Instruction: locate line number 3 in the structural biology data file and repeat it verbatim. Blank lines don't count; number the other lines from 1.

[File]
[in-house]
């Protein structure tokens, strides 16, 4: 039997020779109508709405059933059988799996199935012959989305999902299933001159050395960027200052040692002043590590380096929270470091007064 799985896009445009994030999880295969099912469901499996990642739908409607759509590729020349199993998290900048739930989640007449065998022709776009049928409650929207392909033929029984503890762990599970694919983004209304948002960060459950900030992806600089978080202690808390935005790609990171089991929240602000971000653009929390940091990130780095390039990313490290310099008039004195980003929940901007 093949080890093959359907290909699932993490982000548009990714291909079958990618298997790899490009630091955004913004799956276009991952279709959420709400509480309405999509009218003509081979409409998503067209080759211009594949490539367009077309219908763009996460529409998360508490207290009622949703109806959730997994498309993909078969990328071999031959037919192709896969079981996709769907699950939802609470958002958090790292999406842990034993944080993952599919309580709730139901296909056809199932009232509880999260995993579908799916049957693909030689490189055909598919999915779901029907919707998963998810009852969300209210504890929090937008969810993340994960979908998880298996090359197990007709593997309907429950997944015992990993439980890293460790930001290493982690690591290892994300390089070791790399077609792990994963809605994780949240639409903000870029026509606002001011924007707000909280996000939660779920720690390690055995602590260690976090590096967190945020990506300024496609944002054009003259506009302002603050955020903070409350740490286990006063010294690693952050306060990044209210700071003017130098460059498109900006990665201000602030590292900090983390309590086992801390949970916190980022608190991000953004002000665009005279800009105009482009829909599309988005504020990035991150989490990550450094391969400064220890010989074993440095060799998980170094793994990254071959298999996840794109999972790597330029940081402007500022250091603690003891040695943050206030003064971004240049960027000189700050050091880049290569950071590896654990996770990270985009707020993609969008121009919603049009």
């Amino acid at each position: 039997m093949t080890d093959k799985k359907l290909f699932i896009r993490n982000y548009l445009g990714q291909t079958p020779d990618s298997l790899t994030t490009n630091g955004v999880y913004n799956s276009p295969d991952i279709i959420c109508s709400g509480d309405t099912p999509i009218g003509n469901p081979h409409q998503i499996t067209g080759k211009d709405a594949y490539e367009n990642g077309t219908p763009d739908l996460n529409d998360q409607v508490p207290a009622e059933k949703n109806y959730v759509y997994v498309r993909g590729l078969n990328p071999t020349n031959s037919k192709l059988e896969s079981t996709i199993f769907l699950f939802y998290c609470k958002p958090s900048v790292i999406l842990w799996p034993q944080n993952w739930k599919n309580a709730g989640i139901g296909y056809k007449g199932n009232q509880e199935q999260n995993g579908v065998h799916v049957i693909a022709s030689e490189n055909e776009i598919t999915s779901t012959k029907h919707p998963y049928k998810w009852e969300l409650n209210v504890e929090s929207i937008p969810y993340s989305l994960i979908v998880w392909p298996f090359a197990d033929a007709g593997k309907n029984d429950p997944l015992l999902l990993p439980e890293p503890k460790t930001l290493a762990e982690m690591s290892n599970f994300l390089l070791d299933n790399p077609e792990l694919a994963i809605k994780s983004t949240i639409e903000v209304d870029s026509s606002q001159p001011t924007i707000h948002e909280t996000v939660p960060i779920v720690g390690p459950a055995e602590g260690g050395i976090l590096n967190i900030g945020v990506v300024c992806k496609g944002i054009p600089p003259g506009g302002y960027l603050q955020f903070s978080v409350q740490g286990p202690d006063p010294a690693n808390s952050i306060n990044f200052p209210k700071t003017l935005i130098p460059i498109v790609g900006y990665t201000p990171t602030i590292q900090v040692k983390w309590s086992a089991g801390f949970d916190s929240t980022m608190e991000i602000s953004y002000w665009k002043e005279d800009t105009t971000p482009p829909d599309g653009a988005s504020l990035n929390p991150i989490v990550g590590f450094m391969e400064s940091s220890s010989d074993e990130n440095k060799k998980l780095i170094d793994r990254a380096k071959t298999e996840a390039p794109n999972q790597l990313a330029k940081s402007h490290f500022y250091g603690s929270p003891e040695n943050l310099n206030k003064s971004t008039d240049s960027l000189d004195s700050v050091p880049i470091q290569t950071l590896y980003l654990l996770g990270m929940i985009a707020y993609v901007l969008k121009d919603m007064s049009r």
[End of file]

């Amino acid at each position: 039997m093949t080890d093959k799985k359907l290909f699932i896009r993490n982000y548009l445009g990714q291909t079958p020779d990618s298997l790899t994030t490009n630091g955004v999880y913004n799956s276009p295969d991952i279709i959420c109508s709400g509480d309405t099912p999509i009218g003509n469901p081979h409409q998503i499996t067209g080759k211009d709405a594949y490539e367009n990642g077309t219908p763009d739908l996460n529409d998360q409607v508490p207290a009622e059933k949703n109806y959730v759509y997994v498309r993909g590729l078969n990328p071999t020349n031959s037919k192709l059988e896969s079981t996709i199993f769907l699950f939802y998290c609470k958002p958090s900048v790292i999406l842990w799996p034993q944080n993952w739930k599919n309580a709730g989640i139901g296909y056809k007449g199932n009232q509880e199935q999260n995993g579908v065998h799916v049957i693909a022709s030689e490189n055909e776009i598919t999915s779901t012959k029907h919707p998963y049928k998810w009852e969300l409650n209210v504890e929090s929207i937008p969810y993340s989305l994960i979908v998880w392909p298996f090359a197990d033929a007709g593997k309907n029984d429950p997944l015992l999902l990993p439980e890293p503890k460790t930001l290493a762990e982690m690591s290892n599970f994300l390089l070791d299933n790399p077609e792990l694919a994963i809605k994780s983004t949240i639409e903000v209304d870029s026509s606002q001159p001011t924007i707000h948002e909280t996000v939660p960060i779920v720690g390690p459950a055995e602590g260690g050395i976090l590096n967190i900030g945020v990506v300024c992806k496609g944002i054009p600089p003259g506009g302002y960027l603050q955020f903070s978080v409350q740490g286990p202690d006063p010294a690693n808390s952050i306060n990044f200052p209210k700071t003017l935005i130098p460059i498109v790609g900006y990665t201000p990171t602030i590292q900090v040692k983390w309590s086992a089991g801390f949970d916190s929240t980022m608190e991000i602000s953004y002000w665009k002043e005279d800009t105009t971000p482009p829909d599309g653009a988005s504020l990035n929390p991150i989490v990550g590590f450094m391969e400064s940091s220890s010989d074993e990130n440095k060799k998980l780095i170094d793994r990254a380096k071959t298999e996840a390039p794109n999972q790597l990313a330029k940081s402007h490290f500022y250091g603690s929270p003891e040695n943050l310099n206030k003064s971004t008039d240049s960027l000189d004195s700050v050091p880049i470091q290569t950071l590896y980003l654990l996770g990270m929940i985009a707020y993609v901007l969008k121009d919603m007064s049009r």